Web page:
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Expected to be a factor both within the SEC and nationally this season, these are good times for the LSU men’s basketball program. Head coach Will Wade and his staff received more good news Tuesday, as 6-foot-2 combo guard James Bishop (Baltimore, Maryland/Mount St. Joseph HS) announced that he will be a Tiger next season.

Bishop, considered to be one of the top scoring guards in the class, is LSU’s first 2019 verbal commitment. Bishop’s pledge comes just over a week after his official visit to LSU, and just days after a visit to St. John’s. LSU beat out St. John’s, NC State, Marquette and VCU in the race for the Baltimore product, and given the Tigers’ current roster this is an important commitment.

LSU’s 2018 recruiting class is considered to be one of the nation’s best, with point guard Javonte Smart being one of the five-star prospects in that quintet (forwards Naz Reid and Emmitt Williams being the others). Add in sophomore Tremont Waters, who’s coming off of an outstanding freshman season, and LSU could be in a position next summer where its top two lead guards are at the very least testing the NBA draft waters.

Landing Bishop gives LSU another talented option, and some cover should the program lose either Waters or Smart — or both — in 2019.

Calhoun officially named head coach at DIII St. Joseph

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WEST HARTFORD, Conn. (AP) — Jim Calhoun has officially been named the head coach at Division III University of Saint Joseph in Connecticut.

The Hall of Famer had already announced he would be taking the job and has been working for a year to establish a men’s basketball program at the small Catholic university, which was an all-women’s school until this school year.

Calhoun also has continued to serve in an advisory role at UConn, where he served as coach for 26 seasons and led the Huskies to three of their four national titles before retiring in 2012.

The 76-year-old will return to the sidelines with a career record of 873-380 when the Blue Jays open the season on Nov. 9 against William Paterson University.

That game will be played at Trinity College in Hartford, which has a gym that seats about 2,200 people, about 1,000 more than the gymnasium at Saint Joseph.

Oregon State announces addition of transfer Payton Dastrup

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Tuesday afternoon Oregon State announced that former BYU power forward Payton Dastrup has joined the program as a transfer. Dastrup, who averaged 3.3 points and 1.8 rebounds in just under eight minutes per game last season, has two seasons of eligibility remaining. Oregon State will file a waiver on his behalf in hopes that Dastrup will be granted immediate eligibility.

Should the waiver request be denied, Dastrup will not be eligible to play until the 2019-20 season. For Oregon State’s sake, even with Dastrup’s career numbers he would fill a need for a team that bid farewell to its best big man during the spring.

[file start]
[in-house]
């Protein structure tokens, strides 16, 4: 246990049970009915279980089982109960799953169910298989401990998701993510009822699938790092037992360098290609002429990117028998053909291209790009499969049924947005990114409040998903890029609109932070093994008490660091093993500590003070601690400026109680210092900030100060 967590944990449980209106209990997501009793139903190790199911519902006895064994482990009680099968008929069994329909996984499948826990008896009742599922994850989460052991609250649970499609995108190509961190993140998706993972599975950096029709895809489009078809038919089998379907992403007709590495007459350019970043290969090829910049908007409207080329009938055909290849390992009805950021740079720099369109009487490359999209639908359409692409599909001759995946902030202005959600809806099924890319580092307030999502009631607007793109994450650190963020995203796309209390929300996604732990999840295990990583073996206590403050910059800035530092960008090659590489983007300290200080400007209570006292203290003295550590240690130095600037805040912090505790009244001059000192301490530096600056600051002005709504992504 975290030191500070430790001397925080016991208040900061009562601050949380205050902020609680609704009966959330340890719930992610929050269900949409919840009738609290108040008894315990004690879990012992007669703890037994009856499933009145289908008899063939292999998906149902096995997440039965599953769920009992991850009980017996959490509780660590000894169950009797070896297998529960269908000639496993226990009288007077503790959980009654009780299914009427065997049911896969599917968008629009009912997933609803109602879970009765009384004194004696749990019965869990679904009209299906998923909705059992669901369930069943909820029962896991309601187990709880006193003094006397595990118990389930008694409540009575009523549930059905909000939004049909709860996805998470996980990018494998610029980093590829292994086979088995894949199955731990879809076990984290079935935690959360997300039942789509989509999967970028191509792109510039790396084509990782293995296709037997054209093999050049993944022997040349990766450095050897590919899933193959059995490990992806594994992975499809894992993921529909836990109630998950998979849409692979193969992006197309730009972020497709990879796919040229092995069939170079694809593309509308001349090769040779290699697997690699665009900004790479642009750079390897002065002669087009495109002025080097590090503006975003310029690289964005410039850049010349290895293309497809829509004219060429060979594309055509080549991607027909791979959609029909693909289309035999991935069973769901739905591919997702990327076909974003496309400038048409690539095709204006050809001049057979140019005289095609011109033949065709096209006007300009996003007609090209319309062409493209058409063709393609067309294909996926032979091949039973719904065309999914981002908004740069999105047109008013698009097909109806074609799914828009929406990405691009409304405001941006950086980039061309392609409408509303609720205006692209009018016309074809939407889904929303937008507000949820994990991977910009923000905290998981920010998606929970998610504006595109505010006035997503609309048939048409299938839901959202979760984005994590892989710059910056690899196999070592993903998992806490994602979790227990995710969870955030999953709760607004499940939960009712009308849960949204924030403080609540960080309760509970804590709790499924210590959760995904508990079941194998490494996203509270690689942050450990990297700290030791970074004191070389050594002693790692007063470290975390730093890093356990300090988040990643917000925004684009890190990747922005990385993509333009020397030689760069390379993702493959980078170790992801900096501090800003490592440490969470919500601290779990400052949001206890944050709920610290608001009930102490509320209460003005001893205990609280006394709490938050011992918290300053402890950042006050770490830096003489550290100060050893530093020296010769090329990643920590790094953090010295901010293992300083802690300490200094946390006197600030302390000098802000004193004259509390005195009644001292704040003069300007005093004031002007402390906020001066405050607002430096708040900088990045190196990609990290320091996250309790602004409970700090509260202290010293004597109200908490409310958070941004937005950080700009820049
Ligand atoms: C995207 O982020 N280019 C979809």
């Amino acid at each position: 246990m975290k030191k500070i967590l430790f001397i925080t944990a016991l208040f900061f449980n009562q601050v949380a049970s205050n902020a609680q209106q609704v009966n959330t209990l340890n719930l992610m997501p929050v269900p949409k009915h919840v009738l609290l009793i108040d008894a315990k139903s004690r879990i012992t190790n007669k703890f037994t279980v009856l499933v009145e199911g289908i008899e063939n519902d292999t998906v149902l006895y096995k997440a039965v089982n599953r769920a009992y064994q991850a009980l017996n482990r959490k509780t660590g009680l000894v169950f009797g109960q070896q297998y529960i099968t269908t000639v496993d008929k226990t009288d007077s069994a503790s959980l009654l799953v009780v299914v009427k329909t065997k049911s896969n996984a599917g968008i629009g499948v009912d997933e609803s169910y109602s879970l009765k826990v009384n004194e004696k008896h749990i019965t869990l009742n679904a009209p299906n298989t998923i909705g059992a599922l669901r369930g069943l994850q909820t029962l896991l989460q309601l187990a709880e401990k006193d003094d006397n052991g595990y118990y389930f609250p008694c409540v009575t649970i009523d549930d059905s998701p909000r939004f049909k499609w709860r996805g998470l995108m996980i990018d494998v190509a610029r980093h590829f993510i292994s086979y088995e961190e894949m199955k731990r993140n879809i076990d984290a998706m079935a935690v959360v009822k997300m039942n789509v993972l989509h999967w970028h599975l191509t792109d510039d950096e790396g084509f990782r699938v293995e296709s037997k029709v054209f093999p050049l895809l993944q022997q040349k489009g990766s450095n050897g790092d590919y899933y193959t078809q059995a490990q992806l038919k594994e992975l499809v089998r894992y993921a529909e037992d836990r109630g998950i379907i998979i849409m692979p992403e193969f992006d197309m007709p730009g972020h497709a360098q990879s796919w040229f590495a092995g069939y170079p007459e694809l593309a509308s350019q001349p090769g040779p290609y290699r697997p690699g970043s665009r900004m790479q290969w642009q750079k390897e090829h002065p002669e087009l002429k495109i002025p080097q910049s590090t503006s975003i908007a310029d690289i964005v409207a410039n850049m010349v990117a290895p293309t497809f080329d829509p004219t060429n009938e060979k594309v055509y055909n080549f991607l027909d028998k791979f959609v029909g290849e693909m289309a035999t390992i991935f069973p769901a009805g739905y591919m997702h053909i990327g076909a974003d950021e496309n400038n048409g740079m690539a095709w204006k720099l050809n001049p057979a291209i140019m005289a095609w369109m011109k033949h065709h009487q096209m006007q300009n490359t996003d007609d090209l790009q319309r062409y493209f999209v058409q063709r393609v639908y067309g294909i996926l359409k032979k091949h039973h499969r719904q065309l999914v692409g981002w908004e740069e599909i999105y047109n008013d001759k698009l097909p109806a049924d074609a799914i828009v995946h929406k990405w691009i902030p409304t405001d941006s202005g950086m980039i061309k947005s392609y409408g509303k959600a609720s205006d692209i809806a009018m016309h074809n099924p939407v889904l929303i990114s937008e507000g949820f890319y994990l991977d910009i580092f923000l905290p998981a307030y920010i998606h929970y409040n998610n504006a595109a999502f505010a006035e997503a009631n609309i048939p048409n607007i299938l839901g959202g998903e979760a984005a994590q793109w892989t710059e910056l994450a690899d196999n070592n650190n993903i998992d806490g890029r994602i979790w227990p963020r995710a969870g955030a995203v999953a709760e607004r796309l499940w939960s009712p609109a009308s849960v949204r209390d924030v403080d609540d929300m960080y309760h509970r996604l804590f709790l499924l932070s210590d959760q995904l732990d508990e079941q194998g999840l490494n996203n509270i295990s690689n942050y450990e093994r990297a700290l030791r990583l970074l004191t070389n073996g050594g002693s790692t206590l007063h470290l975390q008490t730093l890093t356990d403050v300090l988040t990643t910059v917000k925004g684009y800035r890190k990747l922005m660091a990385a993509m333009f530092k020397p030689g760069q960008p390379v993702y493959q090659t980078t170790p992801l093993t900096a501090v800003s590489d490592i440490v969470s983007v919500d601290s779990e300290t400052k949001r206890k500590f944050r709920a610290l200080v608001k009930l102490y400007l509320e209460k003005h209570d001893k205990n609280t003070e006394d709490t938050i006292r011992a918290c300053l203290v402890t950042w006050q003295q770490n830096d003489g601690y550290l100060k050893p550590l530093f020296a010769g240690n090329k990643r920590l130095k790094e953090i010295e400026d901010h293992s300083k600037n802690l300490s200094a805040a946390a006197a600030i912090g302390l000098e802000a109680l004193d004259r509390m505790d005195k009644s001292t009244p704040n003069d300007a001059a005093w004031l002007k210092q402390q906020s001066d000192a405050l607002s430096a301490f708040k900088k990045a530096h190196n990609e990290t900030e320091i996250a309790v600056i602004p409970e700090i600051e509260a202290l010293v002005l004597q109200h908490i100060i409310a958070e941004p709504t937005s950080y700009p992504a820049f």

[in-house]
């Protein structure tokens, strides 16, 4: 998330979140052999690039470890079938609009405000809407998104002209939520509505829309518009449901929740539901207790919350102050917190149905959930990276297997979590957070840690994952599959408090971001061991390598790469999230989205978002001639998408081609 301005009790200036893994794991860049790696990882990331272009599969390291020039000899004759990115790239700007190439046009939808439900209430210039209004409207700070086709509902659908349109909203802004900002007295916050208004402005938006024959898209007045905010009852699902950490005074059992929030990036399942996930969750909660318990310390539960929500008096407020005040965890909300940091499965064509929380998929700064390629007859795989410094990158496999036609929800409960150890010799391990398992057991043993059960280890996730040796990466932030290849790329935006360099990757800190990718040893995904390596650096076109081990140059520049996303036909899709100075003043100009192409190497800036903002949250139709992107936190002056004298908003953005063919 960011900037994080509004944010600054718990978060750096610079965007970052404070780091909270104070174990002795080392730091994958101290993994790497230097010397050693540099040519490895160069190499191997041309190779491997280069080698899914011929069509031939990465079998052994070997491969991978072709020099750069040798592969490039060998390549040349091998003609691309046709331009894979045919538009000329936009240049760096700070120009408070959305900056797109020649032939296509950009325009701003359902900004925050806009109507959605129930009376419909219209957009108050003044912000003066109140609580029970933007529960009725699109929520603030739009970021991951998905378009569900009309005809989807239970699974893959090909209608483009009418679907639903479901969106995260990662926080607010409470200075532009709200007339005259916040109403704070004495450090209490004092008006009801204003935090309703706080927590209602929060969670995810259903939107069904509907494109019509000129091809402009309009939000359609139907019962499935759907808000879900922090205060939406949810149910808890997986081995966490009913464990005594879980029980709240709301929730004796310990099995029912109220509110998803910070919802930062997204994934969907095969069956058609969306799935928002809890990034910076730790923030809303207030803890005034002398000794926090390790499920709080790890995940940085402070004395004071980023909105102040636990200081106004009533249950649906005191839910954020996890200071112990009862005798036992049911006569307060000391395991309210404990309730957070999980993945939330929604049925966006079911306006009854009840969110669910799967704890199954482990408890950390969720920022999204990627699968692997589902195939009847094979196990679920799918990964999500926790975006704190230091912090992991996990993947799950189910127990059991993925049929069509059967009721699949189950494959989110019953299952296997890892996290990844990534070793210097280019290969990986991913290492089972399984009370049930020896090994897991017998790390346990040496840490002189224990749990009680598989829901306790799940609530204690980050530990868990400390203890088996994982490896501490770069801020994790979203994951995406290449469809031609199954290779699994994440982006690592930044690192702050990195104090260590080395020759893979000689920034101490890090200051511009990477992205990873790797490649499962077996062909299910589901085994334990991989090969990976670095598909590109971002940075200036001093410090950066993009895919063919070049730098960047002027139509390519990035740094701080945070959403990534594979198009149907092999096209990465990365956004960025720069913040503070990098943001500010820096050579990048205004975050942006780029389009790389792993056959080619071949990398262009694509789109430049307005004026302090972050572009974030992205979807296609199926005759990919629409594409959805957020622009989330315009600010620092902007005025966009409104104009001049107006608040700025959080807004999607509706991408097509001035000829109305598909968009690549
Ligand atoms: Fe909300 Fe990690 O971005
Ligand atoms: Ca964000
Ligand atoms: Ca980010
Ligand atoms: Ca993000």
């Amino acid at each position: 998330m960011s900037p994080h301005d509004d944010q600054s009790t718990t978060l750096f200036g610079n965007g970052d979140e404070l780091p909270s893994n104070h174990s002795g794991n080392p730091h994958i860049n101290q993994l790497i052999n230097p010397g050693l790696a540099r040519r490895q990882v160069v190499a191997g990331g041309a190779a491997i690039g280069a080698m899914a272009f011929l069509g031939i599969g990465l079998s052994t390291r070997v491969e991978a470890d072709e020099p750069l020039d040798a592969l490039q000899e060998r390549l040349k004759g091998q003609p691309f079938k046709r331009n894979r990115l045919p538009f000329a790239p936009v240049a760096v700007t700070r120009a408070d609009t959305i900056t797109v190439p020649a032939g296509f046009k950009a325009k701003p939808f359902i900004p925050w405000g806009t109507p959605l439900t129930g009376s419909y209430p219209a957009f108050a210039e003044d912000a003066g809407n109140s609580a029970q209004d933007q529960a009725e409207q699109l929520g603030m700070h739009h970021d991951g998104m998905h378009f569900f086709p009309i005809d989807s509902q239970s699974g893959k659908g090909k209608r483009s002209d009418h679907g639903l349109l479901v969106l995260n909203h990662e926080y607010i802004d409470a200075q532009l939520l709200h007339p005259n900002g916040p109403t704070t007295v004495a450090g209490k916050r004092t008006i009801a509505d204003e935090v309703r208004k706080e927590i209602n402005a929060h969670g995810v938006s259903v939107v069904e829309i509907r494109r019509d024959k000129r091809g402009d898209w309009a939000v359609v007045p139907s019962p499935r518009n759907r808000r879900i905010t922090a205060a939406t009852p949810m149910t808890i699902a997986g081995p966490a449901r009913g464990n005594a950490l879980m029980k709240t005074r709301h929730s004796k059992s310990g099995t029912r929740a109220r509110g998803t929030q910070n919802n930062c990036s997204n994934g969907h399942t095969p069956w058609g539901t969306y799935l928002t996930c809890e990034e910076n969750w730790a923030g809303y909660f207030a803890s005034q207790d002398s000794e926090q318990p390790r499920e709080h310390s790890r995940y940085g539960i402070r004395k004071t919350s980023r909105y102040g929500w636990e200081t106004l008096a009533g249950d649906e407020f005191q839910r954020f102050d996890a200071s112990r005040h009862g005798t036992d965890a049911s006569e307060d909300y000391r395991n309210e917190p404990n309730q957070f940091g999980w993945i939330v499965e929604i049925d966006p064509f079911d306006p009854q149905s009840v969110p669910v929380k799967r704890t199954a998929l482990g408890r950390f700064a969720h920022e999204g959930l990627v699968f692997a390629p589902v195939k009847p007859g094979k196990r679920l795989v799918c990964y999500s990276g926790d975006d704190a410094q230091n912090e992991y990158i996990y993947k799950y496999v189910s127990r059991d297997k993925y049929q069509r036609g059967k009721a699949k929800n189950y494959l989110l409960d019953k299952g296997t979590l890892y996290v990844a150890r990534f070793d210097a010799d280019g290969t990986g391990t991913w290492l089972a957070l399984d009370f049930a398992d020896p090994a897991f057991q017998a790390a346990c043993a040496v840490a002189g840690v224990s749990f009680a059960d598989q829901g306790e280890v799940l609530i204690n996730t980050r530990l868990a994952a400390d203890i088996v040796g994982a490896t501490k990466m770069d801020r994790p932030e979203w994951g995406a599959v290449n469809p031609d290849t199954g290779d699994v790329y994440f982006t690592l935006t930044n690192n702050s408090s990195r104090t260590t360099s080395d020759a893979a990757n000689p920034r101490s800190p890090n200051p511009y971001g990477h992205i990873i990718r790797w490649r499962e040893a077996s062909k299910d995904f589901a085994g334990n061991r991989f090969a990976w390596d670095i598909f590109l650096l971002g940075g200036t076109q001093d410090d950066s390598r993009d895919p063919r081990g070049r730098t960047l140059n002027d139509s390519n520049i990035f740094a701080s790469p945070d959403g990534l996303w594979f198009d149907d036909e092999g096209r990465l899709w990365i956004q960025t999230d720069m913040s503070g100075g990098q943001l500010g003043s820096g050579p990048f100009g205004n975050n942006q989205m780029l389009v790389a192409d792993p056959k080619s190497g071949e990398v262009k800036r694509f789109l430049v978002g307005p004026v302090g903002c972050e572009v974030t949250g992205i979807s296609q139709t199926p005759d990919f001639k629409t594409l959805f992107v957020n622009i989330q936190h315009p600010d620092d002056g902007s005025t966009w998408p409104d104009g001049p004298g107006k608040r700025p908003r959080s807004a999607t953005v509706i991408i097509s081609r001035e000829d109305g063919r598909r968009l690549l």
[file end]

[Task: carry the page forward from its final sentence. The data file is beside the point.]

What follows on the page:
Drew Eubanks’ decision to turn pro left a noticeable hole in Oregon State’s interior rotation, with senior Gligorije Rakocevic and junior Ben Kone being the most experienced returnees. Those two combined to average 3.1 points and 3.5 rebounds per game in 2017-18, with Rakocevic averaging 10.6 minutes per game in 27 appearances off the bench.

In addition to those two the Beavers add three scholarship newcomers to the mix this season in junior college transfer Kylor Kelley and freshmen Warren Washington and Jack Wilson. Dastrup has the ability to step away from the basket, which would give Oregon State a little versatility in the interior to go along with a perimeter/wing rotation led by Tres Tinkle, Stephen Thompson Jr. and Ethan Thompson.

Oklahoma State lands third 2019 commitment

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Oklahoma State managed to add another verbal commitment in its 2019 class on Tuesday, as four-star combo guard Avery Anderson III announced via Twitter that he will play his college basketball for Mike Boynton. Anderson picked Oklahoma State over offers from Florida, LSU, TCU and Texas Tech.

Anderson is Oklahoma State’s third commitment in the class, as the Justin, Texas product joins twins Kalib and Keylan Boone. The Boone brothers made their pledge in mid-April, and all three took official visits to Stillwater this past weekend.

Anderson’s commitment is key for two reasons. First there’s the fact that he can be used at either guard spot, and that versatility will be valuable for Oklahoma State once he arrives on campus. Also, while Oklahoma State will be quite young in the front court this coming season that isn’t the case on the perimeter.

Of Oklahoma State’s current crop of guards/wings only two, freshman Isaac Likekele and redshirt sophomore Michael Weathers, are underclassmen. The Cowboys have just one senior in the group, Mike Cunningham, but getting a guard in the 2019 class was key for Boynton’s program.

At this point, all 13 of Oklahoma State’s scholarships for the 2019-20 season have been filled with Anderson’s commitment.